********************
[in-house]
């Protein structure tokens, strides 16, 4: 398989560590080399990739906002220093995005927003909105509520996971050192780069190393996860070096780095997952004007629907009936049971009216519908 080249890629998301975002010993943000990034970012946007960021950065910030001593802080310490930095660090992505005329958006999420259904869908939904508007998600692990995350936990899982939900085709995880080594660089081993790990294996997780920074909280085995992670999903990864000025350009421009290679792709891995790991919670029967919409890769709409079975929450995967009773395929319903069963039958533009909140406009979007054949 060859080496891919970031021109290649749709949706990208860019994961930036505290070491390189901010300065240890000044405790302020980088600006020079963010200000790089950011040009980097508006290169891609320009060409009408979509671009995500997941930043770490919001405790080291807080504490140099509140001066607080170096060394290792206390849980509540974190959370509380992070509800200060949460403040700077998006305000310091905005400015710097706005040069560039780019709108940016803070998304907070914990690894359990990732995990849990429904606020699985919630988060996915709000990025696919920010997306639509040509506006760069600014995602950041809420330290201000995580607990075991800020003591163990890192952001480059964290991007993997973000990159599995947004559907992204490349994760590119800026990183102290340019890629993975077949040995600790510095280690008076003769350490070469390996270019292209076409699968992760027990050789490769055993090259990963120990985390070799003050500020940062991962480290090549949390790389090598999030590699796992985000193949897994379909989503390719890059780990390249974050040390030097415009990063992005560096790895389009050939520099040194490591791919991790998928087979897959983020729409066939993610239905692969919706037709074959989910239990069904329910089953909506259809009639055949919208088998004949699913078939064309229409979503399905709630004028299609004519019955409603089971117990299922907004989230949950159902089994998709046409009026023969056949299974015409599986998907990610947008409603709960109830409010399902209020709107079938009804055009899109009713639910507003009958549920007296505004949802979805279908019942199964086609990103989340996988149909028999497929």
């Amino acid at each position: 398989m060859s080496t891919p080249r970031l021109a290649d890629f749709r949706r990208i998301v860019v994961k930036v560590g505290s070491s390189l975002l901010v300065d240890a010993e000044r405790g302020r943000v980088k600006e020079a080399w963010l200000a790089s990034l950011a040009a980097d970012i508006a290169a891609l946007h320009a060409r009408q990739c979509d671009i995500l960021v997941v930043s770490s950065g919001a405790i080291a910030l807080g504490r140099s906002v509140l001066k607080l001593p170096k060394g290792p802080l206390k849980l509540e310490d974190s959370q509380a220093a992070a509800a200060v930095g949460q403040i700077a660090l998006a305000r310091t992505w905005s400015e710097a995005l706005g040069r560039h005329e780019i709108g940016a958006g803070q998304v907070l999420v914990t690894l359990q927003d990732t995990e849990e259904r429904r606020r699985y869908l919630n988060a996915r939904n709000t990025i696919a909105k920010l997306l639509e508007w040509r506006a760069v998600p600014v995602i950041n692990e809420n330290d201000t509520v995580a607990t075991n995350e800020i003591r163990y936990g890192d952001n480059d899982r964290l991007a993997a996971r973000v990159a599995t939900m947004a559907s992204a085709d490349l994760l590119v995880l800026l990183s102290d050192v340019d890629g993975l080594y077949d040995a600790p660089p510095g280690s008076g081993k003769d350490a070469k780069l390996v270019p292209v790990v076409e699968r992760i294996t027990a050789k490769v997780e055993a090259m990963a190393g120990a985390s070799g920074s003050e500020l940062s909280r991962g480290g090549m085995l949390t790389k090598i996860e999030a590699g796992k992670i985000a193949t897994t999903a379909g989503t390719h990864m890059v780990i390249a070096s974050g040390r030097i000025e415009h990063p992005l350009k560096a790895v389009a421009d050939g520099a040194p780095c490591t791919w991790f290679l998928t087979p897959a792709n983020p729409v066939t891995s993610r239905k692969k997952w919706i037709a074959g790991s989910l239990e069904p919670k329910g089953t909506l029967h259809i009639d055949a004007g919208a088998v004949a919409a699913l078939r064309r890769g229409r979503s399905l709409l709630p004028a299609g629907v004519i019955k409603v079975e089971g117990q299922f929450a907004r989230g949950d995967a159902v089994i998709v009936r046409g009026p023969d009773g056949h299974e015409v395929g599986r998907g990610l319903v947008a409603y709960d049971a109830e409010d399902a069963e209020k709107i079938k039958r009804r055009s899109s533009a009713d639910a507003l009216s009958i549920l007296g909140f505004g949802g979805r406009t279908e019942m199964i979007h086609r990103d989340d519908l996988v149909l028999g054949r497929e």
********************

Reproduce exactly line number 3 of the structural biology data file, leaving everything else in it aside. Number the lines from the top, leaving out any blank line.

């Amino acid at each position: 398989m060859s080496t891919p080249r970031l021109a290649d890629f749709r949706r990208i998301v860019v994961k930036v560590g505290s070491s390189l975002l901010v300065d240890a010993e000044r405790g302020r943000v980088k600006e020079a080399w963010l200000a790089s990034l950011a040009a980097d970012i508006a290169a891609l946007h320009a060409r009408q990739c979509d671009i995500l960021v997941v930043s770490s950065g919001a405790i080291a910030l807080g504490r140099s906002v509140l001066k607080l001593p170096k060394g290792p802080l206390k849980l509540e310490d974190s959370q509380a220093a992070a509800a200060v930095g949460q403040i700077a660090l998006a305000r310091t992505w905005s400015e710097a995005l706005g040069r560039h005329e780019i709108g940016a958006g803070q998304v907070l999420v914990t690894l359990q927003d990732t995990e849990e259904r429904r606020r699985y869908l919630n988060a996915r939904n709000t990025i696919a909105k920010l997306l639509e508007w040509r506006a760069v998600p600014v995602i950041n692990e809420n330290d201000t509520v995580a607990t075991n995350e800020i003591r163990y936990g890192d952001n480059d899982r964290l991007a993997a996971r973000v990159a599995t939900m947004a559907s992204a085709d490349l994760l590119v995880l800026l990183s102290d050192v340019d890629g993975l080594y077949d040995a600790p660089p510095g280690s008076g081993k003769d350490a070469k780069l390996v270019p292209v790990v076409e699968r992760i294996t027990a050789k490769v997780e055993a090259m990963a190393g120990a985390s070799g920074s003050e500020l940062s909280r991962g480290g090549m085995l949390t790389k090598i996860e999030a590699g796992k992670i985000a193949t897994t999903a379909g989503t390719h990864m890059v780990i390249a070096s974050g040390r030097i000025e415009h990063p992005l350009k560096a790895v389009a421009d050939g520099a040194p780095c490591t791919w991790f290679l998928t087979p897959a792709n983020p729409v066939t891995s993610r239905k692969k997952w919706i037709a074959g790991s989910l239990e069904p919670k329910g089953t909506l029967h259809i009639d055949a004007g919208a088998v004949a919409a699913l078939r064309r890769g229409r979503s399905l709409l709630p004028a299609g629907v004519i019955k409603v079975e089971g117990q299922f929450a907004r989230g949950d995967a159902v089994i998709v009936r046409g009026p023969d009773g056949h299974e015409v395929g599986r998907g990610l319903v947008a409603y709960d049971a109830e409010d399902a069963e209020k709107i079938k039958r009804r055009s899109s533009a009713d639910a507003l009216s009958i549920l007296g909140f505004g949802g979805r406009t279908e019942m199964i979007h086609r990103d989340d519908l996988v149909l028999g054949r497929e």